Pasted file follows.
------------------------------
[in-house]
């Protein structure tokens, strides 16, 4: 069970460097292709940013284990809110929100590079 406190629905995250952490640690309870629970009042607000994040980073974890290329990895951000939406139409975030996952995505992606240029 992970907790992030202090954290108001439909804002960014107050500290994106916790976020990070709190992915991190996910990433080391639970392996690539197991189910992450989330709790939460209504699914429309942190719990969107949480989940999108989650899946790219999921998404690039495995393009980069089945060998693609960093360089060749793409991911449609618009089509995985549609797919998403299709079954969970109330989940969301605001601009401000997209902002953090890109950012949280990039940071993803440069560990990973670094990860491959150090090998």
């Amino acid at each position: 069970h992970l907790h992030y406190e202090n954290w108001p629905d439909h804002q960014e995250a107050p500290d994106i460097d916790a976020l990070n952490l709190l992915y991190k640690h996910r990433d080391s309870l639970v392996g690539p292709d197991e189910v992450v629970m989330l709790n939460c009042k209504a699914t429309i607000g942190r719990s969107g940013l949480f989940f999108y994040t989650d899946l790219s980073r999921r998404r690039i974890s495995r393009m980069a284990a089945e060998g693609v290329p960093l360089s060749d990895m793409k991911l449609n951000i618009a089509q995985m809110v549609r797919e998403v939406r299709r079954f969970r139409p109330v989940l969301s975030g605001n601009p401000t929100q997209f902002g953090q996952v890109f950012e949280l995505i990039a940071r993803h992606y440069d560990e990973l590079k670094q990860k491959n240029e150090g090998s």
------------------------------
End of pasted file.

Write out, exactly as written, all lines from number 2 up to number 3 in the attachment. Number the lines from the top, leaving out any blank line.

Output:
């Protein structure tokens, strides 16, 4: 069970460097292709940013284990809110929100590079 406190629905995250952490640690309870629970009042607000994040980073974890290329990895951000939406139409975030996952995505992606240029 992970907790992030202090954290108001439909804002960014107050500290994106916790976020990070709190992915991190996910990433080391639970392996690539197991189910992450989330709790939460209504699914429309942190719990969107949480989940999108989650899946790219999921998404690039495995393009980069089945060998693609960093360089060749793409991911449609618009089509995985549609797919998403299709079954969970109330989940969301605001601009401000997209902002953090890109950012949280990039940071993803440069560990990973670094990860491959150090090998």
């Amino acid at each position: 069970h992970l907790h992030y406190e202090n954290w108001p629905d439909h804002q960014e995250a107050p500290d994106i460097d916790a976020l990070n952490l709190l992915y991190k640690h996910r990433d080391s309870l639970v392996g690539p292709d197991e189910v992450v629970m989330l709790n939460c009042k209504a699914t429309i607000g942190r719990s969107g940013l949480f989940f999108y994040t989650d899946l790219s980073r999921r998404r690039i974890s495995r393009m980069a284990a089945e060998g693609v290329p960093l360089s060749d990895m793409k991911l449609n951000i618009a089509q995985m809110v549609r797919e998403v939406r299709r079954f969970r139409p109330v989940l969301s975030g605001n601009p401000t929100q997209f902002g953090q996952v890109f950012e949280l995505i990039a940071r993803h992606y440069d560990e990973l590079k670094q990860k491959n240029e150090g090998s």